THE Rappler news site deserves punishment for violating the 1987 Constitution, but the punishment should not be fatal. To be clear, we’re not fans of this beleaguered company. Much of its content seems biased. Plus, Maria Ressa, its co-founder and CEO, never misses an opportunity to make self-serving statements, especially when she’s caught doing something wrong. Yet shutting down this website is likely to do more harm to the democratic principle of free speech. As Beatrice Evelyn Hall so aptly put it, “I disagree with what you say, but I will defend to the death your right to say it.”
The Securities and Exchange Commission (SEC) revoked the certificates of incorporation of Rappler Inc. and Rappler Holdings Corp., confirming its decision in 2018. Rappler was cited for taking capital from Omidyar Network, an investment company American owned by eBay. It is illegal because media companies in the Philippines must be wholly owned by Filipinos.
Rappler plans to appeal the SEC’s decision, arguing that Omidyar did not buy stock. Instead, he held Philippine Certificates of Deposit (PDRs), which are sophisticated financial instruments that essentially look like a loan or an option. In other cases, the Supreme Court has ruled that PDRs are legal instruments in industries with restrictions on foreign capital, but those issued by Rappler gave Omidyar proprietary rights. In other words, Rappler called the cash injections PDRs, but the SEC ruled that they were actually illegal investments.
If true, this isn’t the first time Rappler has misnamed things. For example, he claims to be an independent journalism provider in the Philippines. He also denounces other local media as biased or lenient, particularly on former President Rodrigo Duterte and his successor, Ferdinand “Bongbong” Marcos Jr. But look at Rappler’s reports. They are obviously biased towards the political rivals of the two, especially former Vice President Maria Leonor “Leni” Robredo in the election.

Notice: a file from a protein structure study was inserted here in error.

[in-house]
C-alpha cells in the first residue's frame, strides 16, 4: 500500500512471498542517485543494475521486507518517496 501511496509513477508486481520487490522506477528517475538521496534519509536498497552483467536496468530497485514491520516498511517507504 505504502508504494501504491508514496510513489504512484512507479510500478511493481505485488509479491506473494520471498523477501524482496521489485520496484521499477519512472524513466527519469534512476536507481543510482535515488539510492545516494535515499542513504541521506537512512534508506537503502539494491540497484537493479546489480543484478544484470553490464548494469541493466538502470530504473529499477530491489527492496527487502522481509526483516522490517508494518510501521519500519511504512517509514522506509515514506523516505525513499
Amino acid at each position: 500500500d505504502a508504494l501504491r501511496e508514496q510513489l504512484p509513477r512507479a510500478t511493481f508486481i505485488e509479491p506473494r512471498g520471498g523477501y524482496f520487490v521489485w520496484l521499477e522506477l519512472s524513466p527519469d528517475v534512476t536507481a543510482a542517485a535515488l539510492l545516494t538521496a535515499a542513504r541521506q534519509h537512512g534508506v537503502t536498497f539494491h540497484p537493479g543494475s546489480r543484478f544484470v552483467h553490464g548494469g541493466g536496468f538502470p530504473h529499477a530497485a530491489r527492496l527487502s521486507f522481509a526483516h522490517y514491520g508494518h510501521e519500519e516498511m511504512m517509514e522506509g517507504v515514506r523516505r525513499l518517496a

Journalists should treat each party as fairly and objectively as possible. Naturally, they must not favor the government, but independence also means being independent of the opposition. As Ms. Ressa often says, journalism owes its loyalty only to facts and truth.
However, she does not respect her own words. In statements about defamation cases filed against her, for example, Ms. Ressa picks out the facts by barely mentioning that the plaintiff was an individual, not the government. In fact, Rappler has been unclear about his role in the black propaganda that led to the ousting of the late Chief Justice Renato Corona from the Supreme Court.
In her calls to defend press freedom, Ms. Ressa often mentions ABS-CBN, which lost its right to vote in Congress after some lawmakers accused it of also violating the Constitution. But freedom of the press is not a license for illegal acts. Also, it would be more appropriate to blame ABS-CBN’s owners and senior executives for letting down their reporters and other employees by violating the Constitution and other laws regarding its franchise.
Remember, however, that ABS-CBN only lost its franchise, not its corporate life. Its radio frequencies or waves belong to the people, and Congress, acting as their representative, regulates their use. So far, the network continues to operate, although limited online and through partnerships with other media companies. For businesses and individuals alike, death is a cruel and unusual punishment. Even those who disagree might concede that such punishment is reserved for heinous crimes.
In this regard, the authorities should allow Rappler to exist. Since it does not have a deductible to revoke, the penalties and fines will have to be sufficient.
Admittedly, this editorial might be unpopular with many of our readers. But even if one considers Rappler the worst, he has rights that cannot be ignored.
Finally, the SEC and other authorities need not be overprotective of what people read or hear from any media. Filipinos are more intelligent and perceptive than attributed to them even by Rappler. People are better judges of what is good to read than the government.